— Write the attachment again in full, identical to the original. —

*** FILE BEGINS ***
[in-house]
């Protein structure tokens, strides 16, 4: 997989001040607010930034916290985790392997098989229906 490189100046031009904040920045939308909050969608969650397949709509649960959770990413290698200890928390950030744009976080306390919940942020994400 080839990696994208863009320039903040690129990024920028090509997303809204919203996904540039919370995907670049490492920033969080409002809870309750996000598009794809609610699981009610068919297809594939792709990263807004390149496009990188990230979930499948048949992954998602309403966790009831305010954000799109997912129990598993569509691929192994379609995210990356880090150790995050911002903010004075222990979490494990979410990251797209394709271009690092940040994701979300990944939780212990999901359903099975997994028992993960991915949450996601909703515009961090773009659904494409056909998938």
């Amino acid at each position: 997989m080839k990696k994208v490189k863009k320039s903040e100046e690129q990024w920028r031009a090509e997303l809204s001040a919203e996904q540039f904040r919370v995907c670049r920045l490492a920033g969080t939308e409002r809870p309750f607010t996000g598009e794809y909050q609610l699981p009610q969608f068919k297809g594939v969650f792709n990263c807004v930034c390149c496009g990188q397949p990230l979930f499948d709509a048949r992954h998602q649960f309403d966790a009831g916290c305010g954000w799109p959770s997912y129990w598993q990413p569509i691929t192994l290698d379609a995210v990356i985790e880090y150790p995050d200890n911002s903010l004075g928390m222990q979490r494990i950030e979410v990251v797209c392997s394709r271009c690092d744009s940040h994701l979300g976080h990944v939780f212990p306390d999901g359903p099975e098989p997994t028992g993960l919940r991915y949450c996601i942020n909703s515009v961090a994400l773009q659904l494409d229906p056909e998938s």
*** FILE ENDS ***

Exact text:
[in-house]
């Protein structure tokens, strides 16, 4: 997989001040607010930034916290985790392997098989229906 490189100046031009904040920045939308909050969608969650397949709509649960959770990413290698200890928390950030744009976080306390919940942020994400 080839990696994208863009320039903040690129990024920028090509997303809204919203996904540039919370995907670049490492920033969080409002809870309750996000598009794809609610699981009610068919297809594939792709990263807004390149496009990188990230979930499948048949992954998602309403966790009831305010954000799109997912129990598993569509691929192994379609995210990356880090150790995050911002903010004075222990979490494990979410990251797209394709271009690092940040994701979300990944939780212990999901359903099975997994028992993960991915949450996601909703515009961090773009659904494409056909998938």
């Amino acid at each position: 997989m080839k990696k994208v490189k863009k320039s903040e100046e690129q990024w920028r031009a090509e997303l809204s001040a919203e996904q540039f904040r919370v995907c670049r920045l490492a920033g969080t939308e409002r809870p309750f607010t996000g598009e794809y909050q609610l699981p009610q969608f068919k297809g594939v969650f792709n990263c807004v930034c390149c496009g990188q397949p990230l979930f499948d709509a048949r992954h998602q649960f309403d966790a009831g916290c305010g954000w799109p959770s997912y129990w598993q990413p569509i691929t192994l290698d379609a995210v990356i985790e880090y150790p995050d200890n911002s903010l004075g928390m222990q979490r494990i950030e979410v990251v797209c392997s394709r271009c690092d744009s940040h994701l979300g976080h990944v939780f212990p306390d999901g359903p099975e098989p997994t028992g993960l919940r991915y949450c996601i942020n909703s515009v961090a994400l773009q659904l494409d229906p056909e998938s």